Historical Thinking

History, properly developed for children in the early years of schooling, can open important opportunities to analyze and develop appreciation for all these spheres of human activity and of the interactions among them. To do so requires that children be engaged in activequestioning and learning, and not merely in the passive absorption of facts, names, and dates. Real historical understanding requires that students engage in historical reasoning; listen to and read historical stories, narratives, and literature with meaning; think through cause-effect relationships; interview “old-timers” in their communities; analyze documents, photos, historical newspapers, and the records of the past available in local museums and historical sites; and construct time lines and historical narratives of their own. Essential to developing historical insights and lasting learning, these skills are also the processes of active learning.

Tailored to the capabilities of young students, these activities are capable of developing skills in the following five types of historical thinking:

  • Chronological thinking, developing a beginning sense of historical time-past, present, and future-in order to identify the temporal sequence in which events occurred, measure calendar time, interpret and create time lines, and explain patterns of historical continuity and change.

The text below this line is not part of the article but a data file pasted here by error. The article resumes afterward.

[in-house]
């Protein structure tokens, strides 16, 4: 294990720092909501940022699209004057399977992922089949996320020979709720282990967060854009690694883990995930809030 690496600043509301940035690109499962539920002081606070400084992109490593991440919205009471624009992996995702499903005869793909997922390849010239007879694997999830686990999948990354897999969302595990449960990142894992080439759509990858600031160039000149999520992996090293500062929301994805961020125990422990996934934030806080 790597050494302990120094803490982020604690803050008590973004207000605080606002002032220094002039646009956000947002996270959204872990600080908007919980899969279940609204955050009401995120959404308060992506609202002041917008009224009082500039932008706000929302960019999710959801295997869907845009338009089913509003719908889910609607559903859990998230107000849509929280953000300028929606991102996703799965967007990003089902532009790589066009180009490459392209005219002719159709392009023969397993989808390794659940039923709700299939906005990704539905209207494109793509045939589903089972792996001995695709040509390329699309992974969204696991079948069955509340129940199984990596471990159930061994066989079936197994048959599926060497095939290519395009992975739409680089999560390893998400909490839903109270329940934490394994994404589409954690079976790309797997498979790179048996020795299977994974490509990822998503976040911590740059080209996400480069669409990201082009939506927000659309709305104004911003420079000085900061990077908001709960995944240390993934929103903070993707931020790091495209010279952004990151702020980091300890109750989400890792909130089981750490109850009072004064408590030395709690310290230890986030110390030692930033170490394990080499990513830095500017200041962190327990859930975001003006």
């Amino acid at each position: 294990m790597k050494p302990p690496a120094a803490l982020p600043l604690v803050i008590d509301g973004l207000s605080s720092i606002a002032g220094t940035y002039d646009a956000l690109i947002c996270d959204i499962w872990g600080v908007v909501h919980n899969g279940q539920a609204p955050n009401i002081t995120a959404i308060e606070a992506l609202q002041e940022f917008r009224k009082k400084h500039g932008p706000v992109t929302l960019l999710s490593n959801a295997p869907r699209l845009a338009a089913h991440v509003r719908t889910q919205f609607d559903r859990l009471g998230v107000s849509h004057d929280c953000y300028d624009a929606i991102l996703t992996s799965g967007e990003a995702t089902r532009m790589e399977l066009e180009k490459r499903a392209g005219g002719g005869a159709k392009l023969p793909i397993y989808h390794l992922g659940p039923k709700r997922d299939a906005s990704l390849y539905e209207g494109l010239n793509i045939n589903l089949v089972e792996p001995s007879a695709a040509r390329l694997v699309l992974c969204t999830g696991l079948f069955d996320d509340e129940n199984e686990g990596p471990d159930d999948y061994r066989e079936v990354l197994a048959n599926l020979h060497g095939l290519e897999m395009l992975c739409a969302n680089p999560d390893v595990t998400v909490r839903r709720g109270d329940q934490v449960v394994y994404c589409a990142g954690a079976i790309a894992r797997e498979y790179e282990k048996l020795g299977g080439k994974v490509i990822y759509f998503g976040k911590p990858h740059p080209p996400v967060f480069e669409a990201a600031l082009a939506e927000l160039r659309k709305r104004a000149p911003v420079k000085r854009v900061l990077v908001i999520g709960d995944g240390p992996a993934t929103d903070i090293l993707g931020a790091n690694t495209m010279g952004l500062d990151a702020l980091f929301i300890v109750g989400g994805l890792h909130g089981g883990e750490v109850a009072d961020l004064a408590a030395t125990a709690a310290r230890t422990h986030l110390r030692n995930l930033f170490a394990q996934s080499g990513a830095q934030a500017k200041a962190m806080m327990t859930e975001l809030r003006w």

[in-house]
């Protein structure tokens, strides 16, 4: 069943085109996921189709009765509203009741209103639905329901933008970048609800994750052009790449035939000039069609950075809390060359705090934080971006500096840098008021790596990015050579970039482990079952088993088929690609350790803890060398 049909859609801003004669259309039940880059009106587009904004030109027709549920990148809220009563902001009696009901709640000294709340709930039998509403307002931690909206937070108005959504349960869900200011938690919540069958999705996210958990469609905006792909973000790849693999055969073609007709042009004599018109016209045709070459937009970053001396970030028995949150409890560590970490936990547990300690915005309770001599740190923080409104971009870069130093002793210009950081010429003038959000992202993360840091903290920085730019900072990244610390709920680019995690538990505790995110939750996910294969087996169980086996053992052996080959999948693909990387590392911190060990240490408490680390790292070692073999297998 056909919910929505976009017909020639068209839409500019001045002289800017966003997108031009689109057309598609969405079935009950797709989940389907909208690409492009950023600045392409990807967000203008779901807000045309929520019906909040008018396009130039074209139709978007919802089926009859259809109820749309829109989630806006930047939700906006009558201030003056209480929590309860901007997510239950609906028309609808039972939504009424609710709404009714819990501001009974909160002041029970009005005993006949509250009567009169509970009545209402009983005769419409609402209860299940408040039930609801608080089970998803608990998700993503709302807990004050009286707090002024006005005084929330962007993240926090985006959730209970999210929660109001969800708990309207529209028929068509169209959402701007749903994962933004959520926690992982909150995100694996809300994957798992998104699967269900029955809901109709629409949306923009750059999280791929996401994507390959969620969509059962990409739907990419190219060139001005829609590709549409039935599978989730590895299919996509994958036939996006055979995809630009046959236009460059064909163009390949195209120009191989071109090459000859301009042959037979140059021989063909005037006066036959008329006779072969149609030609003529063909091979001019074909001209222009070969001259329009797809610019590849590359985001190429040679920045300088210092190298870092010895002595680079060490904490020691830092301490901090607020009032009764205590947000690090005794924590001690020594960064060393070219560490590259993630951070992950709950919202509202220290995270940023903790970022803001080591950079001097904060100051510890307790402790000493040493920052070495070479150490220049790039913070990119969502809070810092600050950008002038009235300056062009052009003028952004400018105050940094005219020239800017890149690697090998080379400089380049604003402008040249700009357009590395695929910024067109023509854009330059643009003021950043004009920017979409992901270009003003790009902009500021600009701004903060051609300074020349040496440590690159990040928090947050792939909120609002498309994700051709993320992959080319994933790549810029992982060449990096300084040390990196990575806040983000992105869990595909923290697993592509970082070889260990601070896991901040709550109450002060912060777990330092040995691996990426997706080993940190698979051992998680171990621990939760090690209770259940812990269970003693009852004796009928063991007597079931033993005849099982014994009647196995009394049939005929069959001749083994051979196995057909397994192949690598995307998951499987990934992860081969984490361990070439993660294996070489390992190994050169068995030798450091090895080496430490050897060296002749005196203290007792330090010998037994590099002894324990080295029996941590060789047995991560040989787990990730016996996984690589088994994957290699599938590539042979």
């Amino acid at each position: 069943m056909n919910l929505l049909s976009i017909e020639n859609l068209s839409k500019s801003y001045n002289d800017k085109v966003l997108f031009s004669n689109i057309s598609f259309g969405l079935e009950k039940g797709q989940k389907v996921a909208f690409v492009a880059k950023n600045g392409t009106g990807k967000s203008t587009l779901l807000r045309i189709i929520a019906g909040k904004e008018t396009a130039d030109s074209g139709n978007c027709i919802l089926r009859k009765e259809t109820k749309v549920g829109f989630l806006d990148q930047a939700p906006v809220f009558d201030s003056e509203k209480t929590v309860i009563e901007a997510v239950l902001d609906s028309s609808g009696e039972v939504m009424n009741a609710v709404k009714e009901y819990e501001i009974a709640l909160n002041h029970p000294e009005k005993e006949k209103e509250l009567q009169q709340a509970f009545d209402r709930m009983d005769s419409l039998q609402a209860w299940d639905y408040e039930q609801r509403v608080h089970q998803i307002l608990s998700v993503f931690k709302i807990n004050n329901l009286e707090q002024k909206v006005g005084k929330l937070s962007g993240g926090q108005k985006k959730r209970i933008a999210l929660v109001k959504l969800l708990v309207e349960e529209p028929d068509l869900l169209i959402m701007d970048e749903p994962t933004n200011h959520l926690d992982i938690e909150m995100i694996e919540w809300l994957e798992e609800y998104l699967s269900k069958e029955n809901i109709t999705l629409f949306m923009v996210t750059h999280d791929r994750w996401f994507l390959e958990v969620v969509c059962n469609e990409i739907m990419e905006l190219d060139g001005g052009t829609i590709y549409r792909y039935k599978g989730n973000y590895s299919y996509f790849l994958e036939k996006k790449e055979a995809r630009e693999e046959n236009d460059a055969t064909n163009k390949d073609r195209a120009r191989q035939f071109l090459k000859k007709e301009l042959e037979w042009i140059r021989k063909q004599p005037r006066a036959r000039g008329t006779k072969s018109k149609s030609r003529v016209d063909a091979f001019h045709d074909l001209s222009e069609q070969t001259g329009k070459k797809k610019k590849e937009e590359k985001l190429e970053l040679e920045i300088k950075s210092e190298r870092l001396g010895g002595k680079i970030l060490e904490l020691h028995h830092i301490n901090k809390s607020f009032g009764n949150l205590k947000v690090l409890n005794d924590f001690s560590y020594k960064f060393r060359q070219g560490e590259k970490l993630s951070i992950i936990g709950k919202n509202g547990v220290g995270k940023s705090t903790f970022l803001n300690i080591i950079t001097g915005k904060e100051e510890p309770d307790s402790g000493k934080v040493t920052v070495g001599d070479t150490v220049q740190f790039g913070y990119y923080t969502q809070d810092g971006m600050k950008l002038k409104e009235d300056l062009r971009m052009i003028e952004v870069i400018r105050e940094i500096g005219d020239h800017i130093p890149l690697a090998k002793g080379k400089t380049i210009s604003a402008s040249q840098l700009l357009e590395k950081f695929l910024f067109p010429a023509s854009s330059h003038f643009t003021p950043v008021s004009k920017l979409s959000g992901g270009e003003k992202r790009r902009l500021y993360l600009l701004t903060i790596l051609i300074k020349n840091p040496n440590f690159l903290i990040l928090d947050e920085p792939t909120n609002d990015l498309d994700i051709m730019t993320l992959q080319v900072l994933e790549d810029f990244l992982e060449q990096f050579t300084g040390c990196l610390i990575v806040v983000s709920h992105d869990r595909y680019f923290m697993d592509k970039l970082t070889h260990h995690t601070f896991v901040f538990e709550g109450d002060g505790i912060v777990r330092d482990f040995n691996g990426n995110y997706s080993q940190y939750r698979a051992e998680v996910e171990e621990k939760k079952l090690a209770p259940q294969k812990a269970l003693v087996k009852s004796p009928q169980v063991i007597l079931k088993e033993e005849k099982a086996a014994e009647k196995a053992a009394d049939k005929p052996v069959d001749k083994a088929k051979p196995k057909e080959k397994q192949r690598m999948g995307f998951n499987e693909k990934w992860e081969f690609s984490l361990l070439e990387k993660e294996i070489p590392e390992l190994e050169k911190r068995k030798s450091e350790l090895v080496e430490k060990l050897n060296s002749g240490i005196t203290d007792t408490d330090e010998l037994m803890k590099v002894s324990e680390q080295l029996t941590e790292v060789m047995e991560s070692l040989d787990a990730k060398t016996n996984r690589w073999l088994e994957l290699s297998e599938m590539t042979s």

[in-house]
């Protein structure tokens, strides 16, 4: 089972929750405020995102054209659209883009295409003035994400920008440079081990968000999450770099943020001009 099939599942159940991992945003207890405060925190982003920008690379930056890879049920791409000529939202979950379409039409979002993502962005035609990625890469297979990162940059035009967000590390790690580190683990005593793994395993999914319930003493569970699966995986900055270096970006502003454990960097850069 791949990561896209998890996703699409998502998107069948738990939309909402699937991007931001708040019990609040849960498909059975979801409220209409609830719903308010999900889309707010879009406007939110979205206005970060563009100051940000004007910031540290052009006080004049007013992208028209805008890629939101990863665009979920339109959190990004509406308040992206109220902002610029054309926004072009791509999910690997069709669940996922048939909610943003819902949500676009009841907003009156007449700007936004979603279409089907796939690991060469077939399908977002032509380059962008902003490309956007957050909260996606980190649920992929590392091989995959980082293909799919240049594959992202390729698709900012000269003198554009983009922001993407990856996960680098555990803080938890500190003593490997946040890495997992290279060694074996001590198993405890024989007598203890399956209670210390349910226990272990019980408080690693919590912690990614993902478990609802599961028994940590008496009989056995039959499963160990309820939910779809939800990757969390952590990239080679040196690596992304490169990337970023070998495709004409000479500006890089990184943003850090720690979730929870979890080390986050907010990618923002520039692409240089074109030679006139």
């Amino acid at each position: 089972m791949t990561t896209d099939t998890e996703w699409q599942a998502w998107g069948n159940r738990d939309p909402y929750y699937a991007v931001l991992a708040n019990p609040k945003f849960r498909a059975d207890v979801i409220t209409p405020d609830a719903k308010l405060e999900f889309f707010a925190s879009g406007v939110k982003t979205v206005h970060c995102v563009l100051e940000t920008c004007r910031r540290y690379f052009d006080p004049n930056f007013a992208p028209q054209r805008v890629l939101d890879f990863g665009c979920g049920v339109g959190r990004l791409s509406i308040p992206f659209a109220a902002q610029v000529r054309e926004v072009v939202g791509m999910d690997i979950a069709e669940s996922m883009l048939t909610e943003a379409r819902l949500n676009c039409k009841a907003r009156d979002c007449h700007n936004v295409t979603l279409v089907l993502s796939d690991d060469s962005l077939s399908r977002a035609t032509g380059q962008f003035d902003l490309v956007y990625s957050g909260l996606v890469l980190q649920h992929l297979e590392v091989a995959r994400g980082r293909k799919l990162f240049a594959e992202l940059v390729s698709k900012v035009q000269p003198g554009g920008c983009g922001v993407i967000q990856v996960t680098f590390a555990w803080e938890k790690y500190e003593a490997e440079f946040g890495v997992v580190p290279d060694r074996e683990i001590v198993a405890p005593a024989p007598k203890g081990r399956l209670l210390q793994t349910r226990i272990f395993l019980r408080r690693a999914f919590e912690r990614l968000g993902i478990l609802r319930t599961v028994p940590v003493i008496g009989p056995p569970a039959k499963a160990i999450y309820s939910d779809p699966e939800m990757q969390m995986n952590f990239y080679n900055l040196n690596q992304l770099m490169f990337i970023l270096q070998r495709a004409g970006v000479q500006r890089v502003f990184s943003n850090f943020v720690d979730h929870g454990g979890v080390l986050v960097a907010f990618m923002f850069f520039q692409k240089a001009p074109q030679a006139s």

• Historical comprehension, including the ability to listen to and read historical stories and narratives with understanding, to identify the basic elements of the narrative or story structure (the characters, situation, sequence of events, their causes, and their outcome); and to develop the ability to describe the past through the eyes and experiences of those who were there, as revealed through their literature, art, artifacts, and other records of their time.
  • Historical analysis and interpretation, including the ability to compare and contrast different experiences, beliefs, motives, traditions, hopes, and fears of people from various groups and backgrounds, and at various times in the past and present; to analyze how these differing motives, interests, beliefs, hopes, and fears influenced people’s behaviors; to compare the different perspectives included in different stories about historical people and events; to compare historical fiction and documentary sources about a particular era or event; and to analyze the historical accuracy of fictional accounts.
  • Historical research capabilities, including the ability to formulate historical questions from encounters with historical documents, artifacts, photos, visits to historical sites, and eyewitness accounts; to acquire information concerning the historical time and place where the artifact, document, or other record was created; and to construct a historical narrative or story concerning it.
  • Historical issues-analysis and decision-making, including the ability to identify problems that people confronted in historical literature, the local community, and the state; to analyze the various interests and points of view of people caught up in these situations; to evaluate alternative proposals for dealing with the problem(s); and to analyze whether the decisions reached or the actions taken were good ones and why.